Date of Award

12-4-2006

Degree Type

Thesis

Degree Name

Master of Arts (MA)

Department

Political Science

First Advisor

Dr. Allison Calhoun-Brown - Chair

Second Advisor

Dr. Michael Binford

Third Advisor

Dr. Richard Engstrom

Abstract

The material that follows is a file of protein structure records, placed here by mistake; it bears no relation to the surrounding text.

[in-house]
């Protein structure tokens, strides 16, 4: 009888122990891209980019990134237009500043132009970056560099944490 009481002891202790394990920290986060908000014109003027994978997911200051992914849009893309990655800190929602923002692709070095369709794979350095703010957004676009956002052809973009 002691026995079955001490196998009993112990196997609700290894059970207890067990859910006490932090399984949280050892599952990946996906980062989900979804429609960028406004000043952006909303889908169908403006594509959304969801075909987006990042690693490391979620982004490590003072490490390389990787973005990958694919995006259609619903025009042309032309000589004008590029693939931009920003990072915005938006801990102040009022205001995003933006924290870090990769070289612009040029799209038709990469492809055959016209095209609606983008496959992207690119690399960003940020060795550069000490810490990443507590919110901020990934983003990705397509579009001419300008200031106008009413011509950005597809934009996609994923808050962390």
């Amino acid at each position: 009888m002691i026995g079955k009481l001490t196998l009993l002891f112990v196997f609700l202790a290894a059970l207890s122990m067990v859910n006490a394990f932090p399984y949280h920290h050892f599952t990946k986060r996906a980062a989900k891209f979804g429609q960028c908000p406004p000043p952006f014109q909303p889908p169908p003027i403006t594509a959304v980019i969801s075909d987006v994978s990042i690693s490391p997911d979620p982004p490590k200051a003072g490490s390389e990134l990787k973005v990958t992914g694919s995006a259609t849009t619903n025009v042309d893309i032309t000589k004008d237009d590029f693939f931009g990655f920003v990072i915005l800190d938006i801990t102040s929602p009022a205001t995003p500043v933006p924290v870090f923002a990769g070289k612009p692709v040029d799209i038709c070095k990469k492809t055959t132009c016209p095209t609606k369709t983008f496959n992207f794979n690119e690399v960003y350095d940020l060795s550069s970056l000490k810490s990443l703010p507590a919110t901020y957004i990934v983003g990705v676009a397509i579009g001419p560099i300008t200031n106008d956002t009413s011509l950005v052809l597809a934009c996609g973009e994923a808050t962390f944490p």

This thesis examines the influence of religion on party realignment in the United States focusing on Catholic voting behavior. A statistical analysis utilizing bivariate analysis and logistical regressions examines if religion and party realignment is an ecumenical trend expanding beyond Evangelicals to Catholics. It measures scientifically the party trends of the Catholic voter. With data pooled from the National Election Studies from 1960 to 2004, it tests the hypothesis that church attending Catholics are realigning over time into the Republican Party both in vote choice and party identification, because of their pro-life position on abortion. The analysis shows that church attending Catholics have dealigned from the Democratic Party over time because of their pro-life position on abortion. The thesis is a model for examining the religion and party realignment question for other traditional Democratic religious denominations such as African-American Evangelicals and Jews.

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